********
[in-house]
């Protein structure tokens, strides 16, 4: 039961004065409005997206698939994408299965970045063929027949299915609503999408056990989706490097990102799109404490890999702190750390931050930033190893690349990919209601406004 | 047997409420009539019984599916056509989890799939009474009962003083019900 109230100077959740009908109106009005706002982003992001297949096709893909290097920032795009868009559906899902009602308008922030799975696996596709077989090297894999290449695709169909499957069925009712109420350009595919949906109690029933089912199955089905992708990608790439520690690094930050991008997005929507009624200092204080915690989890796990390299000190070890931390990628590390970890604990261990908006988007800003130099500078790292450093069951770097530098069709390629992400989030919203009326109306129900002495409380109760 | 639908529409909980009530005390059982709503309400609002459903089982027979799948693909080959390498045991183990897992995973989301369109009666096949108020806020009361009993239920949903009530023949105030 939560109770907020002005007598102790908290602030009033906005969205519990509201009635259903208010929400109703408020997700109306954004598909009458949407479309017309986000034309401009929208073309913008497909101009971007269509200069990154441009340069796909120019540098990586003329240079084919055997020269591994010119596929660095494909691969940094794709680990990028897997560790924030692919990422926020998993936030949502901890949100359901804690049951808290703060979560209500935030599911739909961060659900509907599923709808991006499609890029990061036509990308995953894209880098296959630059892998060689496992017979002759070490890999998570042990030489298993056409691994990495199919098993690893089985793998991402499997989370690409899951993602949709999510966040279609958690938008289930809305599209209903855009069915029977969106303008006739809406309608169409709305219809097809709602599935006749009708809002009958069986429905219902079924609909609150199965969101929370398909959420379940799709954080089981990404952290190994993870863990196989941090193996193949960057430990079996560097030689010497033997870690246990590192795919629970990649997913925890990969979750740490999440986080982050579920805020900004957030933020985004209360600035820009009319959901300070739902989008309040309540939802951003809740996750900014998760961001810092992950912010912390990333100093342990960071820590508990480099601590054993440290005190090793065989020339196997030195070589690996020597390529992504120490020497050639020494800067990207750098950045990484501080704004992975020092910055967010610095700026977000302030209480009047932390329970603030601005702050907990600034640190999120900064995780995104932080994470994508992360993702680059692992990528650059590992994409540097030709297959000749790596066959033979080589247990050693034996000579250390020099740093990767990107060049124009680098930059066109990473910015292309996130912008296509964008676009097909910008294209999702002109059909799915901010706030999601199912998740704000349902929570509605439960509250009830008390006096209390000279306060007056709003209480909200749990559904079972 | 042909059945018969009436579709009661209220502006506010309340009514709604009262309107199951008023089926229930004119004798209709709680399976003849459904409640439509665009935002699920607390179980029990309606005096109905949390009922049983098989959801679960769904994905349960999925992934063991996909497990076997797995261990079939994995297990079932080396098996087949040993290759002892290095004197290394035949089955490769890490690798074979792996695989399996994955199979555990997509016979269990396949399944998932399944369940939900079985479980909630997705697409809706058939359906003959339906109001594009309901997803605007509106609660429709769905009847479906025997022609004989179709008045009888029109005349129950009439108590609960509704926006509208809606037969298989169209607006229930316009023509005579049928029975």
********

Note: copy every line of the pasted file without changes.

[in-house]
């Protein structure tokens, strides 16, 4: 039961004065409005997206698939994408299965970045063929027949299915609503999408056990989706490097990102799109404490890999702190750390931050930033190893690349990919209601406004 | 047997409420009539019984599916056509989890799939009474009962003083019900 109230100077959740009908109106009005706002982003992001297949096709893909290097920032795009868009559906899902009602308008922030799975696996596709077989090297894999290449695709169909499957069925009712109420350009595919949906109690029933089912199955089905992708990608790439520690690094930050991008997005929507009624200092204080915690989890796990390299000190070890931390990628590390970890604990261990908006988007800003130099500078790292450093069951770097530098069709390629992400989030919203009326109306129900002495409380109760 | 639908529409909980009530005390059982709503309400609002459903089982027979799948693909080959390498045991183990897992995973989301369109009666096949108020806020009361009993239920949903009530023949105030 939560109770907020002005007598102790908290602030009033906005969205519990509201009635259903208010929400109703408020997700109306954004598909009458949407479309017309986000034309401009929208073309913008497909101009971007269509200069990154441009340069796909120019540098990586003329240079084919055997020269591994010119596929660095494909691969940094794709680990990028897997560790924030692919990422926020998993936030949502901890949100359901804690049951808290703060979560209500935030599911739909961060659900509907599923709808991006499609890029990061036509990308995953894209880098296959630059892998060689496992017979002759070490890999998570042990030489298993056409691994990495199919098993690893089985793998991402499997989370690409899951993602949709999510966040279609958690938008289930809305599209209903855009069915029977969106303008006739809406309608169409709305219809097809709602599935006749009708809002009958069986429905219902079924609909609150199965969101929370398909959420379940799709954080089981990404952290190994993870863990196989941090193996193949960057430990079996560097030689010497033997870690246990590192795919629970990649997913925890990969979750740490999440986080982050579920805020900004957030933020985004209360600035820009009319959901300070739902989008309040309540939802951003809740996750900014998760961001810092992950912010912390990333100093342990960071820590508990480099601590054993440290005190090793065989020339196997030195070589690996020597390529992504120490020497050639020494800067990207750098950045990484501080704004992975020092910055967010610095700026977000302030209480009047932390329970603030601005702050907990600034640190999120900064995780995104932080994470994508992360993702680059692992990528650059590992994409540097030709297959000749790596066959033979080589247990050693034996000579250390020099740093990767990107060049124009680098930059066109990473910015292309996130912008296509964008676009097909910008294209999702002109059909799915901010706030999601199912998740704000349902929570509605439960509250009830008390006096209390000279306060007056709003209480909200749990559904079972 | 042909059945018969009436579709009661209220502006506010309340009514709604009262309107199951008023089926229930004119004798209709709680399976003849459904409640439509665009935002699920607390179980029990309606005096109905949390009922049983098989959801679960769904994905349960999925992934063991996909497990076997797995261990079939994995297990079932080396098996087949040993290759002892290095004197290394035949089955490769890490690798074979792996695989399996994955199979555990997509016979269990396949399944998932399944369940939900079985479980909630997705697409809706058939359906003959339906109001594009309901997803605007509106609660429709769905009847479906025997022609004989179709008045009888029109005349129950009439108590609960509704926006509208809606037969298989169209607006229930316009023509005579049928029975």